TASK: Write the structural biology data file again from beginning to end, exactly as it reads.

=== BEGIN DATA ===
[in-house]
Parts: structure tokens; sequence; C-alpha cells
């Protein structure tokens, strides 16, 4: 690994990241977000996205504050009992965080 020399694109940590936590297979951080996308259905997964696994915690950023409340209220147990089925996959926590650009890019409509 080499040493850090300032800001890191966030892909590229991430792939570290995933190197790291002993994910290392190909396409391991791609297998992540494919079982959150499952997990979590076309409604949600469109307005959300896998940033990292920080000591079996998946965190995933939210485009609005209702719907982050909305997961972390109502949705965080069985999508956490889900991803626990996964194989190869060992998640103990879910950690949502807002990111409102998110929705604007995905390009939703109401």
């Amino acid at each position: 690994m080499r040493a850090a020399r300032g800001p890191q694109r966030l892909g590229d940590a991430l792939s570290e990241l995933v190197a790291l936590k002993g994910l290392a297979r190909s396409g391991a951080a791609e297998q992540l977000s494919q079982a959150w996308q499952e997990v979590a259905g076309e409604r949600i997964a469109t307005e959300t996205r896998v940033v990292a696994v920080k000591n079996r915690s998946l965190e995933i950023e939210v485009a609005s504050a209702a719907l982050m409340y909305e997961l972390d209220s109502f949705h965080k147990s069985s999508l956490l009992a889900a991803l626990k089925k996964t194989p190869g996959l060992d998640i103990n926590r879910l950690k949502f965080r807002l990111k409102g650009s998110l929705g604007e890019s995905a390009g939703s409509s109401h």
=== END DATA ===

[in-house]
Parts: structure tokens; sequence; C-alpha cells
């Protein structure tokens, strides 16, 4: 690994990241977000996205504050009992965080 020399694109940590936590297979951080996308259905997964696994915690950023409340209220147990089925996959926590650009890019409509 080499040493850090300032800001890191966030892909590229991430792939570290995933190197790291002993994910290392190909396409391991791609297998992540494919079982959150499952997990979590076309409604949600469109307005959300896998940033990292920080000591079996998946965190995933939210485009609005209702719907982050909305997961972390109502949705965080069985999508956490889900991803626990996964194989190869060992998640103990879910950690949502807002990111409102998110929705604007995905390009939703109401």
């Amino acid at each position: 690994m080499r040493a850090a020399r300032g800001p890191q694109r966030l892909g590229d940590a991430l792939s570290e990241l995933v190197a790291l936590k002993g994910l290392a297979r190909s396409g391991a951080a791609e297998q992540l977000s494919q079982a959150w996308q499952e997990v979590a259905g076309e409604r949600i997964a469109t307005e959300t996205r896998v940033v990292a696994v920080k000591n079996r915690s998946l965190e995933i950023e939210v485009a609005s504050a209702a719907l982050m409340y909305e997961l972390d209220s109502f949705h965080k147990s069985s999508l956490l009992a889900a991803l626990k089925k996964t194989p190869g996959l060992d998640i103990n926590r879910l950690k949502f965080r807002l990111k409102g650009s998110l929705g604007e890019s995905a390009g939703s409509s109401h």